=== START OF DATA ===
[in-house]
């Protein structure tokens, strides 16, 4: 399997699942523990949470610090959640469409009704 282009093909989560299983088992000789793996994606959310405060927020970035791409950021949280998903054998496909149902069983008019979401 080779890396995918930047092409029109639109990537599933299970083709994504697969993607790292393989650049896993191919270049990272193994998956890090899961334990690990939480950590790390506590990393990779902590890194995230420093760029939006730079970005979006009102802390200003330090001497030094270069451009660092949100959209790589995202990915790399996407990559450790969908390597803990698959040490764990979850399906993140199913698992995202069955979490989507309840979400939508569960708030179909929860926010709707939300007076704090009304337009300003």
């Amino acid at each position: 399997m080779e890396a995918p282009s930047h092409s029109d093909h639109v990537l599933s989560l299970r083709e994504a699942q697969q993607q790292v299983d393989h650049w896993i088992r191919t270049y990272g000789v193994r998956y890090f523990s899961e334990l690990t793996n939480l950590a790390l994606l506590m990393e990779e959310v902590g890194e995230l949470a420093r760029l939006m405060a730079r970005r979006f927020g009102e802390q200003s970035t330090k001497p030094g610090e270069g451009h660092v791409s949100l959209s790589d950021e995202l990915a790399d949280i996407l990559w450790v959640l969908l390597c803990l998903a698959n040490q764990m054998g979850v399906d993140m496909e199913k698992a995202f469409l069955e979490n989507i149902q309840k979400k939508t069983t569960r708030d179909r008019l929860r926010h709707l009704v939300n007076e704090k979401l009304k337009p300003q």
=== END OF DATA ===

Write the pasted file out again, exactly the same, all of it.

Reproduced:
[in-house]
């Protein structure tokens, strides 16, 4: 399997699942523990949470610090959640469409009704 282009093909989560299983088992000789793996994606959310405060927020970035791409950021949280998903054998496909149902069983008019979401 080779890396995918930047092409029109639109990537599933299970083709994504697969993607790292393989650049896993191919270049990272193994998956890090899961334990690990939480950590790390506590990393990779902590890194995230420093760029939006730079970005979006009102802390200003330090001497030094270069451009660092949100959209790589995202990915790399996407990559450790969908390597803990698959040490764990979850399906993140199913698992995202069955979490989507309840979400939508569960708030179909929860926010709707939300007076704090009304337009300003």
């Amino acid at each position: 399997m080779e890396a995918p282009s930047h092409s029109d093909h639109v990537l599933s989560l299970r083709e994504a699942q697969q993607q790292v299983d393989h650049w896993i088992r191919t270049y990272g000789v193994r998956y890090f523990s899961e334990l690990t793996n939480l950590a790390l994606l506590m990393e990779e959310v902590g890194e995230l949470a420093r760029l939006m405060a730079r970005r979006f927020g009102e802390q200003s970035t330090k001497p030094g610090e270069g451009h660092v791409s949100l959209s790589d950021e995202l990915a790399d949280i996407l990559w450790v959640l969908l390597c803990l998903a698959n040490q764990m054998g979850v399906d993140m496909e199913k698992a995202f469409l069955e979490n989507i149902q309840k979400k939508t069983t569960r708030d179909r008019l929860r926010h709707l009704v939300n007076e704090k979401l009304k337009p300003q």